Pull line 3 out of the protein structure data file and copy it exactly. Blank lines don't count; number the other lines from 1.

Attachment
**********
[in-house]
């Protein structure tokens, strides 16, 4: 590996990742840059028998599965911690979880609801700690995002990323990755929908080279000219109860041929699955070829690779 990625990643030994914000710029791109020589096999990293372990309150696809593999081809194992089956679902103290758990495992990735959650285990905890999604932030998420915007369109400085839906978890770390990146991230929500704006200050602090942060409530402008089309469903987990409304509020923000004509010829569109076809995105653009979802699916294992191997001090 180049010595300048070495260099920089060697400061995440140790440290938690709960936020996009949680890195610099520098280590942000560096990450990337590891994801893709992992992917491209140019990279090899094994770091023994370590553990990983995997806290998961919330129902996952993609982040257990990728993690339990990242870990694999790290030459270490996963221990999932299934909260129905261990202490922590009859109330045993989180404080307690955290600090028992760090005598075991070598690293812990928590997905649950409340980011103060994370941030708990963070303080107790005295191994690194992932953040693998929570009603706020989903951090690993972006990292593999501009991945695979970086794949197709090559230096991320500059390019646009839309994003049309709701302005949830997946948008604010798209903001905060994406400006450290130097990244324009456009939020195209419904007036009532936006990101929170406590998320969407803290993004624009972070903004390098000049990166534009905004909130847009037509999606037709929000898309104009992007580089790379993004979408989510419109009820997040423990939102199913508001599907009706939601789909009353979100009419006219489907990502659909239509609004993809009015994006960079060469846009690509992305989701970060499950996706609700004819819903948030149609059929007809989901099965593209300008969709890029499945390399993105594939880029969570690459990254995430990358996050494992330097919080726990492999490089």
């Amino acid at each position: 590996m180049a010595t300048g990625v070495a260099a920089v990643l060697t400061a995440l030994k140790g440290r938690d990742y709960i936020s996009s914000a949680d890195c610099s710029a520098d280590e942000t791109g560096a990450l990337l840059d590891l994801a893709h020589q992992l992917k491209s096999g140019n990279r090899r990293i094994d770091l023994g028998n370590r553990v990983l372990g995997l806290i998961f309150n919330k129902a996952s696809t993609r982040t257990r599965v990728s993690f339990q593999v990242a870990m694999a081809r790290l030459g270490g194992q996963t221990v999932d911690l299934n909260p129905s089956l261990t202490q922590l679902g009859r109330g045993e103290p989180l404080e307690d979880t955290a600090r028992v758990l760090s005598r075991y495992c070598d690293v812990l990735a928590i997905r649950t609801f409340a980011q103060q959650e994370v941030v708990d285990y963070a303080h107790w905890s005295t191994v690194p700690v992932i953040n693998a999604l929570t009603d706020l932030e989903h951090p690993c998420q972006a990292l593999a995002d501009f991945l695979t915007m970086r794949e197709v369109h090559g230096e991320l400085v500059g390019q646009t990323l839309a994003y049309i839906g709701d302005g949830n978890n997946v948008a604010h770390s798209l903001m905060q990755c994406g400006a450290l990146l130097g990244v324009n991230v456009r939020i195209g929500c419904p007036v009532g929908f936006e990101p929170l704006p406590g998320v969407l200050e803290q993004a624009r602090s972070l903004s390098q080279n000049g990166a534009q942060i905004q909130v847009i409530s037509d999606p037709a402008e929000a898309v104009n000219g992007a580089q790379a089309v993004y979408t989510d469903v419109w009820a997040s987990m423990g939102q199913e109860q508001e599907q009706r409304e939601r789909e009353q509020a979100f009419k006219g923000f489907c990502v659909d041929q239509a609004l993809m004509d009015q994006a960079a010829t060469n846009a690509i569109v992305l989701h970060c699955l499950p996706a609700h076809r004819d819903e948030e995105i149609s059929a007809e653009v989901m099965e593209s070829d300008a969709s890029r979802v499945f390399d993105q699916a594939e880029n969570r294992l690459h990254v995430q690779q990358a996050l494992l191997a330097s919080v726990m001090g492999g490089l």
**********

């Amino acid at each position: 590996m180049a010595t300048g990625v070495a260099a920089v990643l060697t400061a995440l030994k140790g440290r938690d990742y709960i936020s996009s914000a949680d890195c610099s710029a520098d280590e942000t791109g560096a990450l990337l840059d590891l994801a893709h020589q992992l992917k491209s096999g140019n990279r090899r990293i094994d770091l023994g028998n370590r553990v990983l372990g995997l806290i998961f309150n919330k129902a996952s696809t993609r982040t257990r599965v990728s993690f339990q593999v990242a870990m694999a081809r790290l030459g270490g194992q996963t221990v999932d911690l299934n909260p129905s089956l261990t202490q922590l679902g009859r109330g045993e103290p989180l404080e307690d979880t955290a600090r028992v758990l760090s005598r075991y495992c070598d690293v812990l990735a928590i997905r649950t609801f409340a980011q103060q959650e994370v941030v708990d285990y963070a303080h107790w905890s005295t191994v690194p700690v992932i953040n693998a999604l929570t009603d706020l932030e989903h951090p690993c998420q972006a990292l593999a995002d501009f991945l695979t915007m970086r794949e197709v369109h090559g230096e991320l400085v500059g390019q646009t990323l839309a994003y049309i839906g709701d302005g949830n978890n997946v948008a604010h770390s798209l903001m905060q990755c994406g400006a450290l990146l130097g990244v324009n991230v456009r939020i195209g929500c419904p007036v009532g929908f936006e990101p929170l704006p406590g998320v969407l200050e803290q993004a624009r602090s972070l903004s390098q080279n000049g990166a534009q942060i905004q909130v847009i409530s037509d999606p037709a402008e929000a898309v104009n000219g992007a580089q790379a089309v993004y979408t989510d469903v419109w009820a997040s987990m423990g939102q199913e109860q508001e599907q009706r409304e939601r789909e009353q509020a979100f009419k006219g923000f489907c990502v659909d041929q239509a609004l993809m004509d009015q994006a960079a010829t060469n846009a690509i569109v992305l989701h970060c699955l499950p996706a609700h076809r004819d819903e948030e995105i149609s059929a007809e653009v989901m099965e593209s070829d300008a969709s890029r979802v499945f390399d993105q699916a594939e880029n969570r294992l690459h990254v995430q690779q990358a996050l494992l191997a330097s919080v726990m001090g492999g490089l």